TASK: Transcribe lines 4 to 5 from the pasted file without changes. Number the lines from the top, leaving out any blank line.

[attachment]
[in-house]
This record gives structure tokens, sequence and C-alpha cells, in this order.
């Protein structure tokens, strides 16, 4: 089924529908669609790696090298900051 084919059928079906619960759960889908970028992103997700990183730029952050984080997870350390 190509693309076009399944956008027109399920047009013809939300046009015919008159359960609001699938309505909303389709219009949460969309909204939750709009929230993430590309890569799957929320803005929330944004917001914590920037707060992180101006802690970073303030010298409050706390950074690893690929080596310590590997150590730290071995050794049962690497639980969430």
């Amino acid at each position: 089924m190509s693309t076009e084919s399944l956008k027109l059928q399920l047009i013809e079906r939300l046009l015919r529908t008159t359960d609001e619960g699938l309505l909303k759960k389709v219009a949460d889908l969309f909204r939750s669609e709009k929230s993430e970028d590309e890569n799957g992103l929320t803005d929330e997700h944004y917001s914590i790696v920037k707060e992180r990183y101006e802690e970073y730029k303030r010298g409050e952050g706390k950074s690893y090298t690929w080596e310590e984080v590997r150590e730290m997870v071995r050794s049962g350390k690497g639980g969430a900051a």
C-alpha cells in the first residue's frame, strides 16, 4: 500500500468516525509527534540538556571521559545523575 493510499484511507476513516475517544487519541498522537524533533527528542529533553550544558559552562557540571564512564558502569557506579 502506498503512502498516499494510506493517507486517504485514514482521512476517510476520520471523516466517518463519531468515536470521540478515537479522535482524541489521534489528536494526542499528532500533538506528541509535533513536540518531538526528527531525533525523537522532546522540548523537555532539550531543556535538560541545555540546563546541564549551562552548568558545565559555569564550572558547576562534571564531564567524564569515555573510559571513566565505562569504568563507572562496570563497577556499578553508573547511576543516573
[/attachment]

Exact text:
């Amino acid at each position: 089924m190509s693309t076009e084919s399944l956008k027109l059928q399920l047009i013809e079906r939300l046009l015919r529908t008159t359960d609001e619960g699938l309505l909303k759960k389709v219009a949460d889908l969309f909204r939750s669609e709009k929230s993430e970028d590309e890569n799957g992103l929320t803005d929330e997700h944004y917001s914590i790696v920037k707060e992180r990183y101006e802690e970073y730029k303030r010298g409050e952050g706390k950074s690893y090298t690929w080596e310590e984080v590997r150590e730290m997870v071995r050794s049962g350390k690497g639980g969430a900051a």
C-alpha cells in the first residue's frame, strides 16, 4: 500500500468516525509527534540538556571521559545523575 493510499484511507476513516475517544487519541498522537524533533527528542529533553550544558559552562557540571564512564558502569557506579 502506498503512502498516499494510506493517507486517504485514514482521512476517510476520520471523516466517518463519531468515536470521540478515537479522535482524541489521534489528536494526542499528532500533538506528541509535533513536540518531538526528527531525533525523537522532546522540548523537555532539550531543556535538560541545555540546563546541564549551562552548568558545565559555569564550572558547576562534571564531564567524564569515555573510559571513566565505562569504568563507572562496570563497577556499578553508573547511576543516573